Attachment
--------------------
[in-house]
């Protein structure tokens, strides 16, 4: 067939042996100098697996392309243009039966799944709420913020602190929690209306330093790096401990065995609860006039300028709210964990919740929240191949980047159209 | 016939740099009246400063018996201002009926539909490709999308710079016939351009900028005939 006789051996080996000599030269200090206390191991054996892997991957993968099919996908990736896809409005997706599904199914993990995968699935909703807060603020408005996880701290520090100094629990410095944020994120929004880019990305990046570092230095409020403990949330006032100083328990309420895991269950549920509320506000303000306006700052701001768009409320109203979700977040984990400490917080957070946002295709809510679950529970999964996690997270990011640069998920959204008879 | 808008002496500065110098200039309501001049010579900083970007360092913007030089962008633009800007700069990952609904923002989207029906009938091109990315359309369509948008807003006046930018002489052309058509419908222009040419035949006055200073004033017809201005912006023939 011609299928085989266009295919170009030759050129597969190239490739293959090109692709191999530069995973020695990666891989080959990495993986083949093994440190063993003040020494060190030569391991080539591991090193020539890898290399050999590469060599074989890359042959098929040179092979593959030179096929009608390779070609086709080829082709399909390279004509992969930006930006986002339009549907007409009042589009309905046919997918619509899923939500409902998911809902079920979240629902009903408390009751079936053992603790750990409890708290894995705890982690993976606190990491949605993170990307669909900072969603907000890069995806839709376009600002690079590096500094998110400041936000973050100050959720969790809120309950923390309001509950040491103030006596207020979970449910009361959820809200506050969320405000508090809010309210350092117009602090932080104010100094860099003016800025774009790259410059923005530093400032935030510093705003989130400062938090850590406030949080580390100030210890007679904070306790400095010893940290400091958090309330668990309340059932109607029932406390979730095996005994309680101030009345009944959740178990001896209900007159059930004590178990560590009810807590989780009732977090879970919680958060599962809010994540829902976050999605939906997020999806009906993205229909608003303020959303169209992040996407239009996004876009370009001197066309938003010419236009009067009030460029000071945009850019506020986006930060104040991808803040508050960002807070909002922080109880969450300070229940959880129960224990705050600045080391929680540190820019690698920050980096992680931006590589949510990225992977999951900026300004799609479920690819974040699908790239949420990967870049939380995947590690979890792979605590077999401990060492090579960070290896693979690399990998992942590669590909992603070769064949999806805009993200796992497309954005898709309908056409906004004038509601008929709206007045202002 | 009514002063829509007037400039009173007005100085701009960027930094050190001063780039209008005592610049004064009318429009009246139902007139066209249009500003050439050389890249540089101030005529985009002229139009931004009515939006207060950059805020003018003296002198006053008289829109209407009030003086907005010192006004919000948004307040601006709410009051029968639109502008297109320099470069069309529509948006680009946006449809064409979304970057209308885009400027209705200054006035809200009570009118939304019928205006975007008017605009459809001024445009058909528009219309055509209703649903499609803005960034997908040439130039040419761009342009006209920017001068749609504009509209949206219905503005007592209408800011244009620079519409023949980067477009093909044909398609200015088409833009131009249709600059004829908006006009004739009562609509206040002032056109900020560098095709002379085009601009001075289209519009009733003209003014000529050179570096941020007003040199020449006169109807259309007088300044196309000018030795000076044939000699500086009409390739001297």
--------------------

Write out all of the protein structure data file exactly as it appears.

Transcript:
[in-house]
């Protein structure tokens, strides 16, 4: 067939042996100098697996392309243009039966799944709420913020602190929690209306330093790096401990065995609860006039300028709210964990919740929240191949980047159209 | 016939740099009246400063018996201002009926539909490709999308710079016939351009900028005939 006789051996080996000599030269200090206390191991054996892997991957993968099919996908990736896809409005997706599904199914993990995968699935909703807060603020408005996880701290520090100094629990410095944020994120929004880019990305990046570092230095409020403990949330006032100083328990309420895991269950549920509320506000303000306006700052701001768009409320109203979700977040984990400490917080957070946002295709809510679950529970999964996690997270990011640069998920959204008879 | 808008002496500065110098200039309501001049010579900083970007360092913007030089962008633009800007700069990952609904923002989207029906009938091109990315359309369509948008807003006046930018002489052309058509419908222009040419035949006055200073004033017809201005912006023939 011609299928085989266009295919170009030759050129597969190239490739293959090109692709191999530069995973020695990666891989080959990495993986083949093994440190063993003040020494060190030569391991080539591991090193020539890898290399050999590469060599074989890359042959098929040179092979593959030179096929009608390779070609086709080829082709399909390279004509992969930006930006986002339009549907007409009042589009309905046919997918619509899923939500409902998911809902079920979240629902009903408390009751079936053992603790750990409890708290894995705890982690993976606190990491949605993170990307669909900072969603907000890069995806839709376009600002690079590096500094998110400041936000973050100050959720969790809120309950923390309001509950040491103030006596207020979970449910009361959820809200506050969320405000508090809010309210350092117009602090932080104010100094860099003016800025774009790259410059923005530093400032935030510093705003989130400062938090850590406030949080580390100030210890007679904070306790400095010893940290400091958090309330668990309340059932109607029932406390979730095996005994309680101030009345009944959740178990001896209900007159059930004590178990560590009810807590989780009732977090879970919680958060599962809010994540829902976050999605939906997020999806009906993205229909608003303020959303169209992040996407239009996004876009370009001197066309938003010419236009009067009030460029000071945009850019506020986006930060104040991808803040508050960002807070909002922080109880969450300070229940959880129960224990705050600045080391929680540190820019690698920050980096992680931006590589949510990225992977999951900026300004799609479920690819974040699908790239949420990967870049939380995947590690979890792979605590077999401990060492090579960070290896693979690399990998992942590669590909992603070769064949999806805009993200796992497309954005898709309908056409906004004038509601008929709206007045202002 | 009514002063829509007037400039009173007005100085701009960027930094050190001063780039209008005592610049004064009318429009009246139902007139066209249009500003050439050389890249540089101030005529985009002229139009931004009515939006207060950059805020003018003296002198006053008289829109209407009030003086907005010192006004919000948004307040601006709410009051029968639109502008297109320099470069069309529509948006680009946006449809064409979304970057209308885009400027209705200054006035809200009570009118939304019928205006975007008017605009459809001024445009058909528009219309055509209703649903499609803005960034997908040439130039040419761009342009006209920017001068749609504009509209949206219905503005007592209408800011244009620079519409023949980067477009093909044909398609200015088409833009131009249709600059004829908006006009004739009562609509206040002032056109900020560098095709002379085009601009001075289209519009009733003209003014000529050179570096941020007003040199020449006169109807259309007088300044196309000018030795000076044939000699500086009409390739001297």